At the end of the 1999 hit film “Fight Club”, Edward Norton and Helena Bonham Carter watch as the skyline explodes and credit card giants collapse to the ground, instantly eliminating credit card debt for millions of Americans. While the average credit card debt per American household is a hotly contested issue, my 20 and 30 something friends watched the final credits of “Fight Club” roll (pun unintended) with no shortage of conspiratorial smiles and wistful sighing.
Although the image of a collapsing skyline doesn’t resonate with the same appeal in a post 9-11 world, many Americans, absent the collateral damage, would still be thrilled with the end result. Imagine this — you have just opened your credit card statements and the balances have all plunged to zeroes. And we’re not talking about a series of zeroes prefaced by a really high number.
But even though we can’t blow up buildings, there are solid methods by which we can detonate our debt. In a series of installments, you’ll meet my friend Oliver (not his real name of course). Oliver, now 27, has a well-paying job but can’t pay off his credit cards.
In each installment I’ll show him – and you – how to eliminate your debt step by step . It will be like “Fight Club” all over again if you can imagine that, just without the famous cast, the special effects, the…well, you get the idea.
My friend Oliver fits into the category of the Freshman 15 – the college student who puts on weighty credit card debt – by the time he graduated from college. Oliver’s case was even bigger than your average student’s – by the time he was a senior, Oliver toppled the scale with a hefty Freshman 50K in credit card debt!
A well-paying job and help from his folks helped reduce the burden, but at 27 years old Oliver still owes $17,050 to several credit card companies. He also finds that, in spite of keeping up with his monthly payments, he is making little progress in putting a dent into his debt.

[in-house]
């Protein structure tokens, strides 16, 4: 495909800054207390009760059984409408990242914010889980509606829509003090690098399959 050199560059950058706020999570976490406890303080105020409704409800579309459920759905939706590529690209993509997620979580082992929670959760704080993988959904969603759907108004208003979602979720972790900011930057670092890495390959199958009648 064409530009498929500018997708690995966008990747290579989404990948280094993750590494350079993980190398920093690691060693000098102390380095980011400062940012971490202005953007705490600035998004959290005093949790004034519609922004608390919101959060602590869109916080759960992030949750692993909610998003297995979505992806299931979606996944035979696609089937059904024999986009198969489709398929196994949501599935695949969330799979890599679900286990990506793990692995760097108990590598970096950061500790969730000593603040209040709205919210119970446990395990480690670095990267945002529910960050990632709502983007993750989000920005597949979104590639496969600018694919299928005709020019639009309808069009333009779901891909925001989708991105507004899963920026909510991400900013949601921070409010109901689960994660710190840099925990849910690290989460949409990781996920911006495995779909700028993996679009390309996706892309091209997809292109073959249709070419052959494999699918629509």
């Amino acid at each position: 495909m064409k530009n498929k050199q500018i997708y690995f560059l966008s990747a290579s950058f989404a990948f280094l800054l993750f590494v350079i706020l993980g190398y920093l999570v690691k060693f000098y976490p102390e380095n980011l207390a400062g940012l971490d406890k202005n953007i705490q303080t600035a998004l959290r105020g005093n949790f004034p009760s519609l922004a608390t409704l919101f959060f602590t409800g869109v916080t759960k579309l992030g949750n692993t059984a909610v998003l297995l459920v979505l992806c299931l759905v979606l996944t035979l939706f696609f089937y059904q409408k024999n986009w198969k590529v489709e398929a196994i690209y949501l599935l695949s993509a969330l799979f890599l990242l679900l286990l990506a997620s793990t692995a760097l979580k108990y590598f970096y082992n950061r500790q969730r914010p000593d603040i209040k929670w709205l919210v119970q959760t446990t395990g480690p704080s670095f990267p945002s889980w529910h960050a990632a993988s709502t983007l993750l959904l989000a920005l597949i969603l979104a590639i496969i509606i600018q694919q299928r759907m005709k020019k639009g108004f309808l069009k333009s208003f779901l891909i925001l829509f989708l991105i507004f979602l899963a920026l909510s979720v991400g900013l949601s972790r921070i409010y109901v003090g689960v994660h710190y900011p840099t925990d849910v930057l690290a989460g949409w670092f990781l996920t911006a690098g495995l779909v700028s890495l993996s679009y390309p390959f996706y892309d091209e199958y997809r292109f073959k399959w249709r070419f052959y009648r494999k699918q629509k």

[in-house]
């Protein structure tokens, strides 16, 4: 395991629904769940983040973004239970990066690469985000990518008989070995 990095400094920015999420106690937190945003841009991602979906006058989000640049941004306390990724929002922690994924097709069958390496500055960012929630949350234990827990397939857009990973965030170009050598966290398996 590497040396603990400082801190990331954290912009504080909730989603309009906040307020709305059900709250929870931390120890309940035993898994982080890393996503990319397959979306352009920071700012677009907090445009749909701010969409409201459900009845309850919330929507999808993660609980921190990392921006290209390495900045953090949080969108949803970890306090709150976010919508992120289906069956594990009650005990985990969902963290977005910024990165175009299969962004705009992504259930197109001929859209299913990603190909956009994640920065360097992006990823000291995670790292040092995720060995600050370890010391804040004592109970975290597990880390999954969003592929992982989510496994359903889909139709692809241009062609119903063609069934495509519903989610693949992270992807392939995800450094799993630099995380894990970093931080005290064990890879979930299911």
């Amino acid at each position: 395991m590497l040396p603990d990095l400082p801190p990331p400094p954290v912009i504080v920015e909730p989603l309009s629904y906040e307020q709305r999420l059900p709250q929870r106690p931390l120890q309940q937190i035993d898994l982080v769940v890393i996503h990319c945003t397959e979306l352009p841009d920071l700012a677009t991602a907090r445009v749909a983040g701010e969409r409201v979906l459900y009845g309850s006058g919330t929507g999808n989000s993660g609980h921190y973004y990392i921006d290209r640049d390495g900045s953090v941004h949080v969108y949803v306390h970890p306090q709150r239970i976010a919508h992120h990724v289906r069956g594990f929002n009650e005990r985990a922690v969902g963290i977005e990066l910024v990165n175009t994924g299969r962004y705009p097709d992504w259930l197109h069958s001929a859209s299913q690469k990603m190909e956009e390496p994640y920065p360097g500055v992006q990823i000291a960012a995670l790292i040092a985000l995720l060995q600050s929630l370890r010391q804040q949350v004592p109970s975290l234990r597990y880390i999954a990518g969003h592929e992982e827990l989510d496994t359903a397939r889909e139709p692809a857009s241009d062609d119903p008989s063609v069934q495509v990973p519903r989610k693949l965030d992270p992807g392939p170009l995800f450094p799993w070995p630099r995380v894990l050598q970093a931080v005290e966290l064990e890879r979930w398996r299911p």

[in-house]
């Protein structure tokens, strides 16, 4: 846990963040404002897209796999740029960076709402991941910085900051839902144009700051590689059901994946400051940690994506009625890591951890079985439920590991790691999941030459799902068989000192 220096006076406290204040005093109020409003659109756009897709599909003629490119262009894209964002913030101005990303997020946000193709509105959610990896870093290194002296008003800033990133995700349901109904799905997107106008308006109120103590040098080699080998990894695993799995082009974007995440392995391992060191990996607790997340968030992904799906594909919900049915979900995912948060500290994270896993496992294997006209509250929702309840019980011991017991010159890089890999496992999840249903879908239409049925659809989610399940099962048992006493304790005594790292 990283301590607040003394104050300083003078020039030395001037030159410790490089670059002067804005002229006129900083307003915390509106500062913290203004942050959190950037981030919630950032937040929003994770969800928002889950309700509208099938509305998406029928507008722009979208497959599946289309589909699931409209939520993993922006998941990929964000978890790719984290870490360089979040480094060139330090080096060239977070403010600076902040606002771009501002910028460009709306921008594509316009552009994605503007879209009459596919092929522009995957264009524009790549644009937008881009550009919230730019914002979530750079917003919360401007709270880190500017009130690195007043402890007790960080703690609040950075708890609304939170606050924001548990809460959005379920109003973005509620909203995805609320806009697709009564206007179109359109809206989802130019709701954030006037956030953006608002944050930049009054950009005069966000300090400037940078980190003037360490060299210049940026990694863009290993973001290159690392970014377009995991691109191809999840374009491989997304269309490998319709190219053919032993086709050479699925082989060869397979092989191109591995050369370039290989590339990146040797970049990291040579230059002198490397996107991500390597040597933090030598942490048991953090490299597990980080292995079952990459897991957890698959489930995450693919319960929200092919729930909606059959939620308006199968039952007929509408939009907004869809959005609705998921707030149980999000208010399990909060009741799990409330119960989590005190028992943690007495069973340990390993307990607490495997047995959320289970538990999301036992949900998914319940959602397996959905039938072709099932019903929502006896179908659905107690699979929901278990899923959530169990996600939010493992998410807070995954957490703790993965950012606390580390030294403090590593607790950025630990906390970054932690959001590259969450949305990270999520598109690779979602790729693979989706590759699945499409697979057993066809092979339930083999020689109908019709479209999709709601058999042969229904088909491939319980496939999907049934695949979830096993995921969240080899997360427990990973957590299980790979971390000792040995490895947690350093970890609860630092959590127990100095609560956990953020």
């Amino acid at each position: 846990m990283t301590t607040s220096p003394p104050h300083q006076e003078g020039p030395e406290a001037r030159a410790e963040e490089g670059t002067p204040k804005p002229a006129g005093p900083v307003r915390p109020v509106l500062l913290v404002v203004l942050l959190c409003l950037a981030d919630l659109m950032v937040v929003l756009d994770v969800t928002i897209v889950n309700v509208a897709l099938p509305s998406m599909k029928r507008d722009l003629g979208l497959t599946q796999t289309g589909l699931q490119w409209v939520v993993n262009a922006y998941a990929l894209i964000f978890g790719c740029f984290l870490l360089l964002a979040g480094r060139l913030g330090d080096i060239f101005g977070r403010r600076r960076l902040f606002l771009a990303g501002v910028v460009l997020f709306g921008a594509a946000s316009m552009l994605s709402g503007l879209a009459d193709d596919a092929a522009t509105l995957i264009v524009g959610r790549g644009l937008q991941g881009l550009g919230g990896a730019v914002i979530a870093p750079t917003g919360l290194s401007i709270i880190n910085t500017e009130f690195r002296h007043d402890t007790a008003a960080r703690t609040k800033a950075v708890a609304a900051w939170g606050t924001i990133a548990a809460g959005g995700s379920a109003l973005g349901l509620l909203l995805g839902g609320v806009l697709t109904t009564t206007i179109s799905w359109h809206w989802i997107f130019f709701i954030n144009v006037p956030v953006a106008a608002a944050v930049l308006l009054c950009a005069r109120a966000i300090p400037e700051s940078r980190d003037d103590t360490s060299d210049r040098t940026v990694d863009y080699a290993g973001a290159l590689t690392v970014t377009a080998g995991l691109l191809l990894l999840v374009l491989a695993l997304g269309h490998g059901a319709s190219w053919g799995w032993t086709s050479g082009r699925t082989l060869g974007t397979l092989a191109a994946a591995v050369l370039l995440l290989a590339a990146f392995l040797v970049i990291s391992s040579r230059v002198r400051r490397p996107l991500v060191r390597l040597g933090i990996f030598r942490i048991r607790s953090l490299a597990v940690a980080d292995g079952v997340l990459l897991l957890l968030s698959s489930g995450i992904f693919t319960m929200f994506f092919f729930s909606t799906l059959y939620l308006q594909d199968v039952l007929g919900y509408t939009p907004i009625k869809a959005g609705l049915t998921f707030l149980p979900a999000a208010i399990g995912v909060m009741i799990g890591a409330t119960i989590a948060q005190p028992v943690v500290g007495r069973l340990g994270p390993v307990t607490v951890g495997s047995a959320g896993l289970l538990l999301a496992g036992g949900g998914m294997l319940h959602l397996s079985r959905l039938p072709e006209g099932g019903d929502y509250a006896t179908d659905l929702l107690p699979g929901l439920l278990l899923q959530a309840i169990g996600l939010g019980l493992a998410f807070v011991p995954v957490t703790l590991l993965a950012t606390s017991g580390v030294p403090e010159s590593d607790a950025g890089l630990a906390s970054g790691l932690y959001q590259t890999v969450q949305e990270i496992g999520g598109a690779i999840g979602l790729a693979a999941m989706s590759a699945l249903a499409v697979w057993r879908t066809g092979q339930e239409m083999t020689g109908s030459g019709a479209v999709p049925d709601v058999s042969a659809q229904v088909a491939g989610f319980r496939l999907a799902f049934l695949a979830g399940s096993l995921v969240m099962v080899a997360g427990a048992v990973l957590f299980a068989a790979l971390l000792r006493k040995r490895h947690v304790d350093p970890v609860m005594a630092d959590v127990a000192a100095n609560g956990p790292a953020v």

The good news for Oliver — and for my readers — is that my five step program is easy to follow and focuses on things that you can do to save money and reduce your debt without paying a cent to the credit card companies. In fact, only one step directly focuses on paying back your creditors.
So let’s get started:
Calculate Your Debt to the Decimal Point
Before you can you even begin to attack your debt you need to know exactly how much you owe and what your interest rates are. This is difficult, if not impossible, if you don’t have it in a written format. A visual graph illustrating the balance per credit card and your credit cards’ Annual Percentage Rates is imperative.
This month you are going to go through all of your credit card bills and create an Excel spreadsheet that will look something like Oliver’s chart below:
|Name of Credit Card||Minimum Monthly Payment||APR||Balance|
|Credit Card 1||$150.00||18.99%||$12,000|
|Credit Card 2||$85||17.99%||$5,000|
|Credit Card 3||$15||19.99%||$50|
Keep in Mind:
- Twice a month, or whenever there is a major change in your balance, APR or minimum payment, make sure that your spreadsheet is up to date (checkout online finance organizer like http://www.mint.com).
- Set up reminders for yourself to check your spreadsheet in whichever way works best for you. For instance, you can create a reminder on your Outlook calendar and receive the reminder by automated email reminder twice a month.